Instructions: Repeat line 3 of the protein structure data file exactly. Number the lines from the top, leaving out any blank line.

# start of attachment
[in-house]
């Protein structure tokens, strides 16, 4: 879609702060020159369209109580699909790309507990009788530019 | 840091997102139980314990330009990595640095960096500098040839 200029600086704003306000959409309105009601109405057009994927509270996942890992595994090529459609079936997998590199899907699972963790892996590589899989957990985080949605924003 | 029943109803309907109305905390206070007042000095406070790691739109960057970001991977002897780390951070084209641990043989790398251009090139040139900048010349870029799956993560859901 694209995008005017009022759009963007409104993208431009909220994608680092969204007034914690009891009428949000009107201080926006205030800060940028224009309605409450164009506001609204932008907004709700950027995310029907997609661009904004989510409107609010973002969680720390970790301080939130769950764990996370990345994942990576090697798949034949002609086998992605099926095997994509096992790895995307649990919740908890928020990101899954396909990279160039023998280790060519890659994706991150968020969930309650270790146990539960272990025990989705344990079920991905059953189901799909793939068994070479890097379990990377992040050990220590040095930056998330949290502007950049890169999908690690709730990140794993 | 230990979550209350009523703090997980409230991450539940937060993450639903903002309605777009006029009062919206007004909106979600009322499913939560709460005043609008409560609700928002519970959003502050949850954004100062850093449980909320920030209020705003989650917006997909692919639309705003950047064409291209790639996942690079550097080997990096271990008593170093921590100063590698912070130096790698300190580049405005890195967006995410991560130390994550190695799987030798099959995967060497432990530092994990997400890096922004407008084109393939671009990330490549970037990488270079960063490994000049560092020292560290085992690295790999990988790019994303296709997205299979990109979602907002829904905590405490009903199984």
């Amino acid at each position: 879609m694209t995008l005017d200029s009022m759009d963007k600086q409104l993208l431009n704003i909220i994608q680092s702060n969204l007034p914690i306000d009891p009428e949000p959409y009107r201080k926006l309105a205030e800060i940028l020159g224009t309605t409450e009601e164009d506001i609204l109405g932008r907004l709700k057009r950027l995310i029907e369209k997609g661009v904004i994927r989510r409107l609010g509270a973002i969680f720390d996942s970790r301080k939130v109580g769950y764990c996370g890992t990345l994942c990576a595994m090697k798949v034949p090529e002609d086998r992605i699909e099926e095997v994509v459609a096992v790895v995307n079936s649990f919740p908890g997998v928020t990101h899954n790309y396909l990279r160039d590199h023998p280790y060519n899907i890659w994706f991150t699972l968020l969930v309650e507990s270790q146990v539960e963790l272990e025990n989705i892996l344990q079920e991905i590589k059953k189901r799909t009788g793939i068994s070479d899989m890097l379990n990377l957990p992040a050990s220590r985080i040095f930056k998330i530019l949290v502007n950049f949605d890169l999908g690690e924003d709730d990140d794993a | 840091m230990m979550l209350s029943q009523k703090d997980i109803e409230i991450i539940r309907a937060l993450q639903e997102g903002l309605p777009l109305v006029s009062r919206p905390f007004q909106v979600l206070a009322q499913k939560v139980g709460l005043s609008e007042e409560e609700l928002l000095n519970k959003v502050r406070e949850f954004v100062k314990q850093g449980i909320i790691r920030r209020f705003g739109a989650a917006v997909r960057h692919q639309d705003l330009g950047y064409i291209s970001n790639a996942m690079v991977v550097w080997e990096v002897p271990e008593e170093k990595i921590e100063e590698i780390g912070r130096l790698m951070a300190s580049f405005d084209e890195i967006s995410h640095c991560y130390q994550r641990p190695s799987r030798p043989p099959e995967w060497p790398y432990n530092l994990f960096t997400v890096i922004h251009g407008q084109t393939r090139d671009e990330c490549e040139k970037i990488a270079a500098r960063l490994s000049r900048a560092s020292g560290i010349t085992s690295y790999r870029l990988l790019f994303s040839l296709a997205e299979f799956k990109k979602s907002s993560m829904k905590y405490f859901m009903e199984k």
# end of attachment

């Amino acid at each position: 879609m694209t995008l005017d200029s009022m759009d963007k600086q409104l993208l431009n704003i909220i994608q680092s702060n969204l007034p914690i306000d009891p009428e949000p959409y009107r201080k926006l309105a205030e800060i940028l020159g224009t309605t409450e009601e164009d506001i609204l109405g932008r907004l709700k057009r950027l995310i029907e369209k997609g661009v904004i994927r989510r409107l609010g509270a973002i969680f720390d996942s970790r301080k939130v109580g769950y764990c996370g890992t990345l994942c990576a595994m090697k798949v034949p090529e002609d086998r992605i699909e099926e095997v994509v459609a096992v790895v995307n079936s649990f919740p908890g997998v928020t990101h899954n790309y396909l990279r160039d590199h023998p280790y060519n899907i890659w994706f991150t699972l968020l969930v309650e507990s270790q146990v539960e963790l272990e025990n989705i892996l344990q079920e991905i590589k059953k189901r799909t009788g793939i068994s070479d899989m890097l379990n990377l957990p992040a050990s220590r985080i040095f930056k998330i530019l949290v502007n950049f949605d890169l999908g690690e924003d709730d990140d794993a | 840091m230990m979550l209350s029943q009523k703090d997980i109803e409230i991450i539940r309907a937060l993450q639903e997102g903002l309605p777009l109305v006029s009062r919206p905390f007004q909106v979600l206070a009322q499913k939560v139980g709460l005043s609008e007042e409560e609700l928002l000095n519970k959003v502050r406070e949850f954004v100062k314990q850093g449980i909320i790691r920030r209020f705003g739109a989650a917006v997909r960057h692919q639309d705003l330009g950047y064409i291209s970001n790639a996942m690079v991977v550097w080997e990096v002897p271990e008593e170093k990595i921590e100063e590698i780390g912070r130096l790698m951070a300190s580049f405005d084209e890195i967006s995410h640095c991560y130390q994550r641990p190695s799987r030798p043989p099959e995967w060497p790398y432990n530092l994990f960096t997400v890096i922004h251009g407008q084109t393939r090139d671009e990330c490549e040139k970037i990488a270079a500098r960063l490994s000049r900048a560092s020292g560290i010349t085992s690295y790999r870029l990988l790019f994303s040839l296709a997205e299979f799956k990109k979602s907002s993560m829904k905590y405490f859901m009903e199984k």